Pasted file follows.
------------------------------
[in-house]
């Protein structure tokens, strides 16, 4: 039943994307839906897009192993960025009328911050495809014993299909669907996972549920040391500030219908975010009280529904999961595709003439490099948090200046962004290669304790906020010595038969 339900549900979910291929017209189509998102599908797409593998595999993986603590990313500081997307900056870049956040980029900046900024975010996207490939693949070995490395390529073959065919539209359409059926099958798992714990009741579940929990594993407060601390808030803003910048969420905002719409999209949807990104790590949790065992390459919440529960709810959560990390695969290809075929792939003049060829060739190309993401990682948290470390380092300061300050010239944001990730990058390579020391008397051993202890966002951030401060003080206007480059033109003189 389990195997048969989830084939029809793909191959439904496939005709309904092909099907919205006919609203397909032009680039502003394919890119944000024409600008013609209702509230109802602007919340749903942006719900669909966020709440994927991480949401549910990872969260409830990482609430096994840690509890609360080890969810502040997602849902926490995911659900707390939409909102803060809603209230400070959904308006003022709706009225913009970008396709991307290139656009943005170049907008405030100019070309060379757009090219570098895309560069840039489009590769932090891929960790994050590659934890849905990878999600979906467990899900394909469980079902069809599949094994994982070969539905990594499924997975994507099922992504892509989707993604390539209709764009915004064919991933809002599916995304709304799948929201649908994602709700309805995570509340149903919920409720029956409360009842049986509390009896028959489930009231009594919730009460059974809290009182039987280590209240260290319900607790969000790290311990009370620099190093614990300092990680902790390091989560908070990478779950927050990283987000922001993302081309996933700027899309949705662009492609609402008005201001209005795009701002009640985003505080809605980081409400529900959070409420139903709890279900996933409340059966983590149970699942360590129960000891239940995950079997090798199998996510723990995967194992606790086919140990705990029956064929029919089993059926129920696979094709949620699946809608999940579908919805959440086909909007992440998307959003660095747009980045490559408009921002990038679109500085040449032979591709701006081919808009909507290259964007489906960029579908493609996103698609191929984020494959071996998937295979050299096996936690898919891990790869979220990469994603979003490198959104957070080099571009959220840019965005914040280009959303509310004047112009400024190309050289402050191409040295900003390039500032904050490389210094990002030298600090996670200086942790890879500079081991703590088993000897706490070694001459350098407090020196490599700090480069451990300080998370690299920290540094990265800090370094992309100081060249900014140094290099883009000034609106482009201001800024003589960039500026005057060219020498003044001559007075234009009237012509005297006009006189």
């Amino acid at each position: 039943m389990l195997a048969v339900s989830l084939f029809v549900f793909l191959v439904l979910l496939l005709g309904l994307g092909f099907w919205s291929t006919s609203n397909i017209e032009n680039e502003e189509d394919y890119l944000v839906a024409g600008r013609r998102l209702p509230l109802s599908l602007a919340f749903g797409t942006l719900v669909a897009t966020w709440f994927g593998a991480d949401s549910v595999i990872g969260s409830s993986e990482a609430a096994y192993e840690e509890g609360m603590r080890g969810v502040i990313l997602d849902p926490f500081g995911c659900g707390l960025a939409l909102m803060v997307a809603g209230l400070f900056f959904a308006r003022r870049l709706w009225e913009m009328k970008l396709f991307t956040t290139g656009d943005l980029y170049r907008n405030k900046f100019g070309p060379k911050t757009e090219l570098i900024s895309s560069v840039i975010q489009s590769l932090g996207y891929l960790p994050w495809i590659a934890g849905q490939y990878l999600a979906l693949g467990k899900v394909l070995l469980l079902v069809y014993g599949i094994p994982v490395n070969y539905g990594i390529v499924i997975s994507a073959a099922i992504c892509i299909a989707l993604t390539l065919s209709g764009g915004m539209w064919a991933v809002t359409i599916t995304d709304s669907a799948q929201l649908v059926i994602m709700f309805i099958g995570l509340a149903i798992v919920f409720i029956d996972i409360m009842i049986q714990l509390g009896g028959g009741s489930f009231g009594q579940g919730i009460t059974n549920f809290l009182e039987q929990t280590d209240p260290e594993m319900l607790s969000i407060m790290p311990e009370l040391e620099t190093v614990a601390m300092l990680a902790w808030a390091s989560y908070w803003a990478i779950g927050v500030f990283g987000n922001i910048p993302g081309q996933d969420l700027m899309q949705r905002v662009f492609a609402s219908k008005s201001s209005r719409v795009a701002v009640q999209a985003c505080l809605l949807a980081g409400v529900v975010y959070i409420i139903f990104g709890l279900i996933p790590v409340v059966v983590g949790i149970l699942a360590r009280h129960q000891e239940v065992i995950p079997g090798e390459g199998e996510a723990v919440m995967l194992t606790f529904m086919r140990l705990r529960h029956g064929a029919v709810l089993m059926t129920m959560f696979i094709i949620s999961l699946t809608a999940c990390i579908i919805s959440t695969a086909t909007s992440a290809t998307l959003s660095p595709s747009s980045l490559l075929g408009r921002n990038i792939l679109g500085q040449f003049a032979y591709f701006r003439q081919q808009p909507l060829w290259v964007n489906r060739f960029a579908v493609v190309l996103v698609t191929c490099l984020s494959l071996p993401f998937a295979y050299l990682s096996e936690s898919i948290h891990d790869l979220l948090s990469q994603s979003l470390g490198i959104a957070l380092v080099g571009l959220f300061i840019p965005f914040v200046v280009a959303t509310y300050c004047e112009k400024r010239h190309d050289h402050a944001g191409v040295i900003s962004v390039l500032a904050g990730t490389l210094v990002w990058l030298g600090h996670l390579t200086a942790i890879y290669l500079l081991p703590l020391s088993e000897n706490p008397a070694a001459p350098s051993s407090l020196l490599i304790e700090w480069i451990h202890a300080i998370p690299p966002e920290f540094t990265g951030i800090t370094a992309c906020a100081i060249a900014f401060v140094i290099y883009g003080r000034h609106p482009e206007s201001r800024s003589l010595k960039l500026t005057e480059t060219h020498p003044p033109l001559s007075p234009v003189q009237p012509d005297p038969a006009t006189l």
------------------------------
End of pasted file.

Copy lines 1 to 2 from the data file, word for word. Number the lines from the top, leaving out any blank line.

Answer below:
[in-house]
């Protein structure tokens, strides 16, 4: 039943994307839906897009192993960025009328911050495809014993299909669907996972549920040391500030219908975010009280529904999961595709003439490099948090200046962004290669304790906020010595038969 339900549900979910291929017209189509998102599908797409593998595999993986603590990313500081997307900056870049956040980029900046900024975010996207490939693949070995490395390529073959065919539209359409059926099958798992714990009741579940929990594993407060601390808030803003910048969420905002719409999209949807990104790590949790065992390459919440529960709810959560990390695969290809075929792939003049060829060739190309993401990682948290470390380092300061300050010239944001990730990058390579020391008397051993202890966002951030401060003080206007480059033109003189 389990195997048969989830084939029809793909191959439904496939005709309904092909099907919205006919609203397909032009680039502003394919890119944000024409600008013609209702509230109802602007919340749903942006719900669909966020709440994927991480949401549910990872969260409830990482609430096994840690509890609360080890969810502040997602849902926490995911659900707390939409909102803060809603209230400070959904308006003022709706009225913009970008396709991307290139656009943005170049907008405030100019070309060379757009090219570098895309560069840039489009590769932090891929960790994050590659934890849905990878999600979906467990899900394909469980079902069809599949094994994982070969539905990594499924997975994507099922992504892509989707993604390539209709764009915004064919991933809002599916995304709304799948929201649908994602709700309805995570509340149903919920409720029956409360009842049986509390009896028959489930009231009594919730009460059974809290009182039987280590209240260290319900607790969000790290311990009370620099190093614990300092990680902790390091989560908070990478779950927050990283987000922001993302081309996933700027899309949705662009492609609402008005201001209005795009701002009640985003505080809605980081409400529900959070409420139903709890279900996933409340059966983590149970699942360590129960000891239940995950079997090798199998996510723990995967194992606790086919140990705990029956064929029919089993059926129920696979094709949620699946809608999940579908919805959440086909909007992440998307959003660095747009980045490559408009921002990038679109500085040449032979591709701006081919808009909507290259964007489906960029579908493609996103698609191929984020494959071996998937295979050299096996936690898919891990790869979220990469994603979003490198959104957070080099571009959220840019965005914040280009959303509310004047112009400024190309050289402050191409040295900003390039500032904050490389210094990002030298600090996670200086942790890879500079081991703590088993000897706490070694001459350098407090020196490599700090480069451990300080998370690299920290540094990265800090370094992309100081060249900014140094290099883009000034609106482009201001800024003589960039500026005057060219020498003044001559007075234009009237012509005297006009006189």